As we celebrate Memorial Day this month, I would like to give my thanks to those who serve in the military and their families, as well as condolences to those who have lost loved ones in service. It’s a beautiful time to honor them and the ultimate sacrifice that they have made.
I often think of my friend, Jennie Taylor, who is now a widow. Her husband, North Ogden Mayor Brent Taylor, was a major in the US Army National Guard. He answered the call to serve his country in Afghanistan where he was killed, leaving Jennie and their seven children behind. Brent was a friend of mine through our public service experiences. Just before he was killed, he posted on Facebook about the people in Afghanistan being able to vote. He showed a photo of a long line of people waiting to do so. What a profound reminder of the liberties and freedoms we have been given here in the United States and why we have amazing people like Brent to help protect us and those freedoms.
For those of you who are grieving as you remember your loved ones. I have a small understanding of the loss and grief that comes from saying goodbye.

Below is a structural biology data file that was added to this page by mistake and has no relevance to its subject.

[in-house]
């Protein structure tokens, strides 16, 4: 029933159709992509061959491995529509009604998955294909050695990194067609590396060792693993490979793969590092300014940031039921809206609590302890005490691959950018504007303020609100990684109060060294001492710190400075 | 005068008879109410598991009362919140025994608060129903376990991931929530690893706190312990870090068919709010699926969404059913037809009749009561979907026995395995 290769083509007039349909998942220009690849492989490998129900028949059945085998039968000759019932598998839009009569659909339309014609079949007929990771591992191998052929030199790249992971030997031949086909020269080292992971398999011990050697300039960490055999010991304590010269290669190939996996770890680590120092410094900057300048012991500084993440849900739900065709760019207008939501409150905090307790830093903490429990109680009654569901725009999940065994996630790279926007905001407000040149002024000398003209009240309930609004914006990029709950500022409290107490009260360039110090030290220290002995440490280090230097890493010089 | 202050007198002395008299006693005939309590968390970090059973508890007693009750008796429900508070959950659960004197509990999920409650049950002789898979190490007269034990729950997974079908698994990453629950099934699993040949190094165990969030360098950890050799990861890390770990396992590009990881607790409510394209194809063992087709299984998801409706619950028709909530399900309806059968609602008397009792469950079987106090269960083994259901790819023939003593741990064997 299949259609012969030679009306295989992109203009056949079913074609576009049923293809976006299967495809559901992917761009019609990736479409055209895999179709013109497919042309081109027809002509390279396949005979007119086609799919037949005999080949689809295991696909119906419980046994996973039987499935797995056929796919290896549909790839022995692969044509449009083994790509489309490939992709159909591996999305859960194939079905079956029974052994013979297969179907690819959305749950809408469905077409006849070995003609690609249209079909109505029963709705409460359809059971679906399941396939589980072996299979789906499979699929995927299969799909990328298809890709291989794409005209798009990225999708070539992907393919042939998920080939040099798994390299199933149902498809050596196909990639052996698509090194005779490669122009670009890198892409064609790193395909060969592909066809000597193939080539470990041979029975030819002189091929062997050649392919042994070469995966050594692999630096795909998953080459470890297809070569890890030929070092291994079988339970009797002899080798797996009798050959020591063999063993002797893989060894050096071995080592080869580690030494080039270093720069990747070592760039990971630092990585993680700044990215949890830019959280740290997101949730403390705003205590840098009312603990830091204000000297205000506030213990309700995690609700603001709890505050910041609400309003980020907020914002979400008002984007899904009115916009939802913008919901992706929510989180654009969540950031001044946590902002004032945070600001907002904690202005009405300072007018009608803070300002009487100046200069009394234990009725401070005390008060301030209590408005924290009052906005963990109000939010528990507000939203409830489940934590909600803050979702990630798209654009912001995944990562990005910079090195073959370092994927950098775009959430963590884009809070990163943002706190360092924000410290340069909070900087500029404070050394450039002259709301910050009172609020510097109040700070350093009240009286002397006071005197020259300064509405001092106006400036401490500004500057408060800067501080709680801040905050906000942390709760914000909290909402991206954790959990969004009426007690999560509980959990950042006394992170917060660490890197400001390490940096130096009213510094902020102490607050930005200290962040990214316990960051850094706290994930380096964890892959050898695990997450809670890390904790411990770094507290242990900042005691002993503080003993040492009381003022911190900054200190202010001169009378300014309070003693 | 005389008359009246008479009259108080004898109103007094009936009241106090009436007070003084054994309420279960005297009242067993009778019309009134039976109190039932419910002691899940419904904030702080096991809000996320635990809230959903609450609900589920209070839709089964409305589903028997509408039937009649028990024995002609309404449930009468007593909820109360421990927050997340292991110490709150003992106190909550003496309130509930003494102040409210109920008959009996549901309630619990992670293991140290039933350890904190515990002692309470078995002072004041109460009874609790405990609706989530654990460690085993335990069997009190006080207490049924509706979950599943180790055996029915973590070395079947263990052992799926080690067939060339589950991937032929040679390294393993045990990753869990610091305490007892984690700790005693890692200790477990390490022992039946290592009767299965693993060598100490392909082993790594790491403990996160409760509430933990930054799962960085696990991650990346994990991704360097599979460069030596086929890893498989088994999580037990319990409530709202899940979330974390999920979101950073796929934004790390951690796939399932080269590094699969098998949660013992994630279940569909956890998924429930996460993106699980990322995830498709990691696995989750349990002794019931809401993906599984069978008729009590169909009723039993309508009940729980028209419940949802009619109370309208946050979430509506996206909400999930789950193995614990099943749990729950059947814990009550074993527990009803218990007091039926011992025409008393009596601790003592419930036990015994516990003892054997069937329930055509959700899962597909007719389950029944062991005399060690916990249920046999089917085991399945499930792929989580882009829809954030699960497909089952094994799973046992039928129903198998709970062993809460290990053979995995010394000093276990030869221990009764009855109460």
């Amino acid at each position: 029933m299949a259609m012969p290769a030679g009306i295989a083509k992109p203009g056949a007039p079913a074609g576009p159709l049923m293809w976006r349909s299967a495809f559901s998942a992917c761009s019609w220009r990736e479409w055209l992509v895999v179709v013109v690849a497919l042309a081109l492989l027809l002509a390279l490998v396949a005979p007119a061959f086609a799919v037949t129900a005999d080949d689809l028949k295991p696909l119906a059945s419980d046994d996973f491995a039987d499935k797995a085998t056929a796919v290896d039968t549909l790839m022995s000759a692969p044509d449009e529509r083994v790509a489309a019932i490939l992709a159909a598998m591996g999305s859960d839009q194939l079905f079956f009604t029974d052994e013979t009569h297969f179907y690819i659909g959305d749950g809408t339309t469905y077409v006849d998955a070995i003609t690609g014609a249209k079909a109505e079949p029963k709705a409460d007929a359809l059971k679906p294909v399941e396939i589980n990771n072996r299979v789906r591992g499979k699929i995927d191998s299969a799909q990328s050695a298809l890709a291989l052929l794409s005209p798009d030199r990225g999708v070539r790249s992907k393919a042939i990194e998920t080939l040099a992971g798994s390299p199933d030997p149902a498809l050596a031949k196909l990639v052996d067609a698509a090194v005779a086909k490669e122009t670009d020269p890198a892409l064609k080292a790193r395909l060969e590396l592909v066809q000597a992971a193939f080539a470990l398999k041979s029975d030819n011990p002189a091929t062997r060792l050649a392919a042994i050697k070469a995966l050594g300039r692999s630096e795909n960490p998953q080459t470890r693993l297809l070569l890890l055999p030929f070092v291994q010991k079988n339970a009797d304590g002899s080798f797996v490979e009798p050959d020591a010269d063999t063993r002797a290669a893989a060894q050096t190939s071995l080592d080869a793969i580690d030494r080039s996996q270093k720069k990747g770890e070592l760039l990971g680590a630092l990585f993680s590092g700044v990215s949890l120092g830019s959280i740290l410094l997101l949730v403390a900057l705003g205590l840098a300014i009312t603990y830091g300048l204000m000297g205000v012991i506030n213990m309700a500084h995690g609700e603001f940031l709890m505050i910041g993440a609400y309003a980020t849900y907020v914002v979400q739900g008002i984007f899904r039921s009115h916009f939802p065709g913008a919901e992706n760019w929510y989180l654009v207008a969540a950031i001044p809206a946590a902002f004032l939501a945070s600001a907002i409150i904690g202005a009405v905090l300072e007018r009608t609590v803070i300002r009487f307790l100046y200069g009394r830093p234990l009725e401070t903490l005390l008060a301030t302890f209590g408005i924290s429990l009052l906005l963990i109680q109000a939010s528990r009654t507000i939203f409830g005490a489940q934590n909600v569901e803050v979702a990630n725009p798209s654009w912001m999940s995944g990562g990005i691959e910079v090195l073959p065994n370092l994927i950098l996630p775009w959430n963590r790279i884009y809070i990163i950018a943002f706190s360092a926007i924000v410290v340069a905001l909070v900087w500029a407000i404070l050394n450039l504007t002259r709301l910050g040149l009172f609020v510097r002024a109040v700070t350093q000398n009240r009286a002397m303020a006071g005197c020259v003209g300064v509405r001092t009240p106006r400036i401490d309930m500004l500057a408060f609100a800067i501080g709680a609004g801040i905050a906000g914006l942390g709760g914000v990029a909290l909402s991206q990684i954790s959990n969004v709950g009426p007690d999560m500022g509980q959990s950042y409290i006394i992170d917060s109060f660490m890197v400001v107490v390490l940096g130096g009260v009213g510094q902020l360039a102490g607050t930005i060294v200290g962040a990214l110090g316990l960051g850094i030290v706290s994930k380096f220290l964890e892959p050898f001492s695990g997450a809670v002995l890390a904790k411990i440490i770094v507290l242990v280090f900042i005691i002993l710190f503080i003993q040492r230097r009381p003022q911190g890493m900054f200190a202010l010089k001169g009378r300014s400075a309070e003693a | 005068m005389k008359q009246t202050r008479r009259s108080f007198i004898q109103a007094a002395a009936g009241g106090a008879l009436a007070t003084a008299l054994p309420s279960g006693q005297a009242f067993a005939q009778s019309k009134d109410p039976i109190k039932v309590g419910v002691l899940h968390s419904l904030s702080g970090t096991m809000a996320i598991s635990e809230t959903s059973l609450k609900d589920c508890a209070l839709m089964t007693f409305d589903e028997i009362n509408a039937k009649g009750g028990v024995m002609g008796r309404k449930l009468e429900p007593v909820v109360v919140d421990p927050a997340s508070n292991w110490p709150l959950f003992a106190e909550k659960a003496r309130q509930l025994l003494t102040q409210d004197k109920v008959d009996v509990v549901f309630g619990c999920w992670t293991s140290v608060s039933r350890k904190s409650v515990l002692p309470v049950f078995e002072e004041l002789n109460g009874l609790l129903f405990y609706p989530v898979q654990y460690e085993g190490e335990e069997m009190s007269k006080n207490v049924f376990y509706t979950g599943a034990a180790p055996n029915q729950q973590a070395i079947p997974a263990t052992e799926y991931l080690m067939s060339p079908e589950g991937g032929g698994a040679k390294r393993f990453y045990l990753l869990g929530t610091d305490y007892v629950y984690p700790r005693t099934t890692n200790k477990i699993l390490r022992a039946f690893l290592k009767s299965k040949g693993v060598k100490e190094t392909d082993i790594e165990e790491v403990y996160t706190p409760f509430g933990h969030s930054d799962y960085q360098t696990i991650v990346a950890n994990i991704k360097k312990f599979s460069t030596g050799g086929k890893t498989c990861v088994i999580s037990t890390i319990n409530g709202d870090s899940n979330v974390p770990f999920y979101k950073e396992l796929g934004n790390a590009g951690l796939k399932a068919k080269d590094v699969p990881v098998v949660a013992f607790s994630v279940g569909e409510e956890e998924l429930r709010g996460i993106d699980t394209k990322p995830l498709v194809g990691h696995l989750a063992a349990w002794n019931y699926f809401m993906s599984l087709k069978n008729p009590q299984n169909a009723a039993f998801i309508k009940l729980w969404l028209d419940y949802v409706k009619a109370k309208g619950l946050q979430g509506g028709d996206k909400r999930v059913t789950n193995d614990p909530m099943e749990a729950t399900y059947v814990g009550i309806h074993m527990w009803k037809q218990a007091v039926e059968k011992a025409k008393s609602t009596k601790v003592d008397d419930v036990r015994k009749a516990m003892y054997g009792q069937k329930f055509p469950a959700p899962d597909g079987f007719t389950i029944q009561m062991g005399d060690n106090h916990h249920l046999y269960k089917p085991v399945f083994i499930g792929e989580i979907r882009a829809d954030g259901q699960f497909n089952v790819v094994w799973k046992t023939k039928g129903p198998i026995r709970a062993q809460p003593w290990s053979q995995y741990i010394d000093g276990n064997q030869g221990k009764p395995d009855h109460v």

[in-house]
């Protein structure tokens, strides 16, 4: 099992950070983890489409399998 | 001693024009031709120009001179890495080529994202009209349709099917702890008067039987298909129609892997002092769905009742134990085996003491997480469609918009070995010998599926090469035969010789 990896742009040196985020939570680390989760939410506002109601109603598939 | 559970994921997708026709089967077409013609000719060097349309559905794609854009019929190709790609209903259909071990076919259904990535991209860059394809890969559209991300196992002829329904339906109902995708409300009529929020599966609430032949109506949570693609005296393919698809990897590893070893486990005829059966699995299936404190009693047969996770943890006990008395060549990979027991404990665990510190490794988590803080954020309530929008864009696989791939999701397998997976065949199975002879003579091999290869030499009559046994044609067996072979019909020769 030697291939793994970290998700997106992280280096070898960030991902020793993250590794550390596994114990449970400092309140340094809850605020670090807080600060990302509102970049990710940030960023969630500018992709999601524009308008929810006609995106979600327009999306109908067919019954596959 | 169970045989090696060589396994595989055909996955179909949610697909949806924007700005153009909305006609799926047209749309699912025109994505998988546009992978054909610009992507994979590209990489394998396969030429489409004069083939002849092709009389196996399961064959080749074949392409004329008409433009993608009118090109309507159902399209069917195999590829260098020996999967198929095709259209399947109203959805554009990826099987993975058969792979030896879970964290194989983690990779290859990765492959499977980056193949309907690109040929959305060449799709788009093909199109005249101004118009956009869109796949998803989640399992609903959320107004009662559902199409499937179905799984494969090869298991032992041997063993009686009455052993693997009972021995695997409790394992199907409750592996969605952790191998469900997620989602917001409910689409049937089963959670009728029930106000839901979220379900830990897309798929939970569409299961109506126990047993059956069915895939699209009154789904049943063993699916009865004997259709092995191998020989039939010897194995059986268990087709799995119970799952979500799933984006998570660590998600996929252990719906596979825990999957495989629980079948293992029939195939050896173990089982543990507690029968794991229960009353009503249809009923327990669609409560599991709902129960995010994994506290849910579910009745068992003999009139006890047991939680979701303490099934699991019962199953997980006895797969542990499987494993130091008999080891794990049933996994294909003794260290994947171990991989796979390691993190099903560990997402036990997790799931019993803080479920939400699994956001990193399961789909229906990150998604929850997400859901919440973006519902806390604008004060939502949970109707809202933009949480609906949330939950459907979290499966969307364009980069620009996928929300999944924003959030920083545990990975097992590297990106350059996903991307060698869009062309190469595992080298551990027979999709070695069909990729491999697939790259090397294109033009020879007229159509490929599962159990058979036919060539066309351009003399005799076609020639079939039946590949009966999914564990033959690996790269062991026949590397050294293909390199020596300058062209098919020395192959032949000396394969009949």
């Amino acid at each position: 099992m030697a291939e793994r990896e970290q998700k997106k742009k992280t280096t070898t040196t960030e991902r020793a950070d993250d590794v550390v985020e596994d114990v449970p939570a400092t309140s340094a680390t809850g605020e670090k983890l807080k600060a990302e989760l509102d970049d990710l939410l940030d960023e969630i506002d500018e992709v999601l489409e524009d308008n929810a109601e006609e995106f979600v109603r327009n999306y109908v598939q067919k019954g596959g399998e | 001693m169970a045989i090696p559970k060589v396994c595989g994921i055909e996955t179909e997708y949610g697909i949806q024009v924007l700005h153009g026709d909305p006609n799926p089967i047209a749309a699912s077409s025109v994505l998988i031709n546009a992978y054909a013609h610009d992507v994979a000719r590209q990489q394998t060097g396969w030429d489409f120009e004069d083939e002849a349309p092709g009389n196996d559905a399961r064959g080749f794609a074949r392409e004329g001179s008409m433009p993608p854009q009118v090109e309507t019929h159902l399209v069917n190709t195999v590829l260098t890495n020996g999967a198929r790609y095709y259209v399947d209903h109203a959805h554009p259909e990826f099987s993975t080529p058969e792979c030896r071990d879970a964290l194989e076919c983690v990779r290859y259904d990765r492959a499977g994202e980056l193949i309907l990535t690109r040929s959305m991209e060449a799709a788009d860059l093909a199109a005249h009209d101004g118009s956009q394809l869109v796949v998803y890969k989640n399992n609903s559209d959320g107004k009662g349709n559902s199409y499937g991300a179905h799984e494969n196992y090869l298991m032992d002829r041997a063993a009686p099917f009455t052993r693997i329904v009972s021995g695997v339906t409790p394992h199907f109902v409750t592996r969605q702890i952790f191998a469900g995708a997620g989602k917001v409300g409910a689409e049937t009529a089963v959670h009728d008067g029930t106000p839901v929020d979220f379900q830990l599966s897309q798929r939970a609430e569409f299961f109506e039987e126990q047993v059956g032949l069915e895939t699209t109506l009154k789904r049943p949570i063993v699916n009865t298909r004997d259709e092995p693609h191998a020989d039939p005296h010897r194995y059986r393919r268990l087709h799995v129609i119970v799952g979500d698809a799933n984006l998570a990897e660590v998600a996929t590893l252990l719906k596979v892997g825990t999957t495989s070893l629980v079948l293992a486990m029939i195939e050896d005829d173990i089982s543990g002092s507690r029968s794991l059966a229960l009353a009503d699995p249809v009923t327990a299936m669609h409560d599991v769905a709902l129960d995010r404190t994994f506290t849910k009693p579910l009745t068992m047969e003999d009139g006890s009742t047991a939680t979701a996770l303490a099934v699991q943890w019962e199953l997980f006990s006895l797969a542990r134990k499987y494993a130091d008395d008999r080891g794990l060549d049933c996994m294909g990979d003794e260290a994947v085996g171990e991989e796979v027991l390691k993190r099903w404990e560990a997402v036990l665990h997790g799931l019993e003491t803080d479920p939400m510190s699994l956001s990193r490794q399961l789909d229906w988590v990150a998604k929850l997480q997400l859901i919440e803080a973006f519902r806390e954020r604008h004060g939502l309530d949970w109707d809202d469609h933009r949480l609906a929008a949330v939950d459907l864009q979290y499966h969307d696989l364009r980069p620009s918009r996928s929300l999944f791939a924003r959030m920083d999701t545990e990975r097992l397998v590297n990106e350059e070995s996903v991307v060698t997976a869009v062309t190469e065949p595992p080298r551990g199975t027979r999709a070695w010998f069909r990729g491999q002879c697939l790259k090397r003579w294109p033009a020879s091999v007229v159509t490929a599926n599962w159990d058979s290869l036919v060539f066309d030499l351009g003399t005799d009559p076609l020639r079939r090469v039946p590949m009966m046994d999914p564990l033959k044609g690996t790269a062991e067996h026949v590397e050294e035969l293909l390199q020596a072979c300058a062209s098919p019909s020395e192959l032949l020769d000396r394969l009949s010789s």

On Sept 11, 2011, my husband and I were hustling our kids to bed when I heard a knock at my front door. I opened the door to see my brother, Mike, and his wife, Karyn, standing on my porch. They came in the house and Mike told me how mom and dad were driving down to St George, there was a bad storm and they were in a car accident, “Mom is dead and dad is in the hospital,” he muttered. I cried out, “But I still need a mom.”
After visiting each of our siblings to deliver the news, and making the terrible call to tell my mom’s mother that her oldest daughter had passed, Mike and I drove down to St George to be with our dad.
Wow – it was like I was punched in the gut. My mom was 57 years old and in great health. She had 11 grandchildren. It was a difficult first few years and I still think of her and miss her all the time.
Three years after losing mom, my youngest brother, Isaac, and his wife and two year old daughter decided to move to China to teach English and have an adventure. Isaac got food poisoning and because of the medication he was taking, combined with the dehydration, he landed in the hospital and eventually went into a coma. In this Chinese hospital, family members only could visit their loved one and speak to healthcare providers during one 30 minute time period each day. It was grueling for Isaac’s wife, Candalyn. My dad and Chinese-speaking brother were able to secure emergency visas to go over and assist. While there they got word that Isaac would never fully recover and would be brain dead. The family made the difficult decision to let him go.